Our reputation and image is also very important to us. The fireworks industry is typically seen as a fly-by-night style of business. A pop-up store might sell fireworks for a week, then close for the year… never to be seen again. We flipped that model on its head in Manitoba. Our stores are extremely presentable – we are told we have the nicest stores in Canada for fireworks. When someone comes into our store, education and experience are just as important to us as what goes on in the sky.
Finally, relationships are HUGE in all four of our businesses. Our customers know that we’re real people. We still answer the phones with an actual receptionist. If you have a problem or concern, it is handled by a human-being, based in Canada. While we’ve invested heavily in technology, this technology assists mainly with back-end functions and tasks. Front-end tasks – where service is key – are still very much “hands-on” for our organization.
Q: How has business changed post-COVID?
Bialek: For our business, COVID 19 has been both a blessing and a curse. It’s been a curse in that we didn’t know what was coming down the pipe for quite a while. We had COVID-19 response plans for our retail and distribution divisions that were literally changing hourly, because the situation was evolving so quickly.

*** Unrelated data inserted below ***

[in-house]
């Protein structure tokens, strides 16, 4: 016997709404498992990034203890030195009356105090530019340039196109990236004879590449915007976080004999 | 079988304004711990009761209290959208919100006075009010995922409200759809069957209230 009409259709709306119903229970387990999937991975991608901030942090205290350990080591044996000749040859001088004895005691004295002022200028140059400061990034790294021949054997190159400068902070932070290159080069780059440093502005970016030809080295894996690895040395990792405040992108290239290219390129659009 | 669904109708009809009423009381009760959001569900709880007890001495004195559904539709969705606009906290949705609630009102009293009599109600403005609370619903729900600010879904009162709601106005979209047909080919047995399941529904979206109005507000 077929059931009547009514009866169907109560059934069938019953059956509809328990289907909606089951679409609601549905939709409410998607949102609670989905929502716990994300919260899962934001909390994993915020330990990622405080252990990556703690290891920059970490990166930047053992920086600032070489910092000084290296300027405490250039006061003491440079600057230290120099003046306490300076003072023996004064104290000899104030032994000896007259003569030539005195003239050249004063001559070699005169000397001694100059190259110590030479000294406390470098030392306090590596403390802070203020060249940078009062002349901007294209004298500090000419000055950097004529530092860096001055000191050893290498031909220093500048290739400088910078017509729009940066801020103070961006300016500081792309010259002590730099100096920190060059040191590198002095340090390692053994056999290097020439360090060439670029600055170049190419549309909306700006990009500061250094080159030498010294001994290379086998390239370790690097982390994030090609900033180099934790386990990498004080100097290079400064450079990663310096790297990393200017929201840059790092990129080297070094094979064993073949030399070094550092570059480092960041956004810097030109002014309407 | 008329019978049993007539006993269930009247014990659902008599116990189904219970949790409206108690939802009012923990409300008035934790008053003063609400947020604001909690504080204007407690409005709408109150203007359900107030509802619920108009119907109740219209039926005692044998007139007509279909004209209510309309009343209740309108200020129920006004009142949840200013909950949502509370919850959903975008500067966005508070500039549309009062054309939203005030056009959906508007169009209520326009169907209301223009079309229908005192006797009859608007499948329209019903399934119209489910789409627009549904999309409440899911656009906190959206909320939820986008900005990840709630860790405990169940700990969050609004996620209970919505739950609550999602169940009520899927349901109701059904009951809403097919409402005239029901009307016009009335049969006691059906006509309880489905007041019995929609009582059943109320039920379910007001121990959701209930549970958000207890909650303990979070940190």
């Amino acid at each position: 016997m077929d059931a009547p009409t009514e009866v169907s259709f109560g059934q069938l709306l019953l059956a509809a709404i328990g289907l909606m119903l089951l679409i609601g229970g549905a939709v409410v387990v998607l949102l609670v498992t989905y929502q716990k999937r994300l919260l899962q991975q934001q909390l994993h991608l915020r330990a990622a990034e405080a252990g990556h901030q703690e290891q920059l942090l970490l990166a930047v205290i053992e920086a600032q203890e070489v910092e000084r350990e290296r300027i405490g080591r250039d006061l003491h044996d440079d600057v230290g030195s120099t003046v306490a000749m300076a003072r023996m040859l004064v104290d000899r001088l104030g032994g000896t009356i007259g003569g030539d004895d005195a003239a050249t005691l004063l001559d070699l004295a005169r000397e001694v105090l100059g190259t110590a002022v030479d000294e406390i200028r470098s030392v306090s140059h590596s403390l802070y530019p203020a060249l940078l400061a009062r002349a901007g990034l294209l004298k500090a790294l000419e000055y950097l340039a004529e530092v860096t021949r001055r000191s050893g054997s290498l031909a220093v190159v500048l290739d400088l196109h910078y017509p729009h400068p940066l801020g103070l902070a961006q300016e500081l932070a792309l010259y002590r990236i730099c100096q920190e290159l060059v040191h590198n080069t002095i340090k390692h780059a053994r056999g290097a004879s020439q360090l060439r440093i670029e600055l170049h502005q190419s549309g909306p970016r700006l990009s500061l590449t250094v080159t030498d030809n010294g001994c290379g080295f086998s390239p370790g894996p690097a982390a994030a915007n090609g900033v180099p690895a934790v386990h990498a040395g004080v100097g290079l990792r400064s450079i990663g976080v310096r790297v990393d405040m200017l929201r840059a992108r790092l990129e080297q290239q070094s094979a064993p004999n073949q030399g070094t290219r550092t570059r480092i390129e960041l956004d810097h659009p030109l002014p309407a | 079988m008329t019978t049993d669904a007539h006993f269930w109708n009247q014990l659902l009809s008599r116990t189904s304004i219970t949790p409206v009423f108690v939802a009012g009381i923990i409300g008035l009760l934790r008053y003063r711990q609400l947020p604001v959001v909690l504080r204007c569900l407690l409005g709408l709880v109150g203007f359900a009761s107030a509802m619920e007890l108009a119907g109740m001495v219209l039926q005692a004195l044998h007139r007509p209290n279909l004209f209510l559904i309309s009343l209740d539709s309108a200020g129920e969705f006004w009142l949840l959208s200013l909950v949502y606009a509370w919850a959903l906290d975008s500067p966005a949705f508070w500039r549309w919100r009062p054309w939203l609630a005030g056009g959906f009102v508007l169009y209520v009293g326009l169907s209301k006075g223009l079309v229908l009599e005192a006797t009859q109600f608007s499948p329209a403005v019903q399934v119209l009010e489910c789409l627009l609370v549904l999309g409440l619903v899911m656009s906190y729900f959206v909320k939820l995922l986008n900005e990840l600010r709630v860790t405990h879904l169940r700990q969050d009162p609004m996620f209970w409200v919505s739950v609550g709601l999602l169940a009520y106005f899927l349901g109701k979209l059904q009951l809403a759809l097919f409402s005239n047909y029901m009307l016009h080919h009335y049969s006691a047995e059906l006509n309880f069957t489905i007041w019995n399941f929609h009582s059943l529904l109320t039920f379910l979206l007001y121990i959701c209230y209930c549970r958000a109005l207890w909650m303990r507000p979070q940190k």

We also had to temporarily close retail locations, suspend operations and some of our staff were furloughed.
At this point in time, however, we have recalled the majority of our staff, and we have added many new faces to our team. Things could have been a lot worse. The silver lining with COVID 19 is that it forced us to look at every aspect of our business – even those areas that we had neglected in “times of good”. We looked for efficiencies, examined what we could do better – or for less – while maintaining our corporate standards and image. Because of the pandemic, we have streamlined operations this year. We are feeling a lot more comfortable and confident.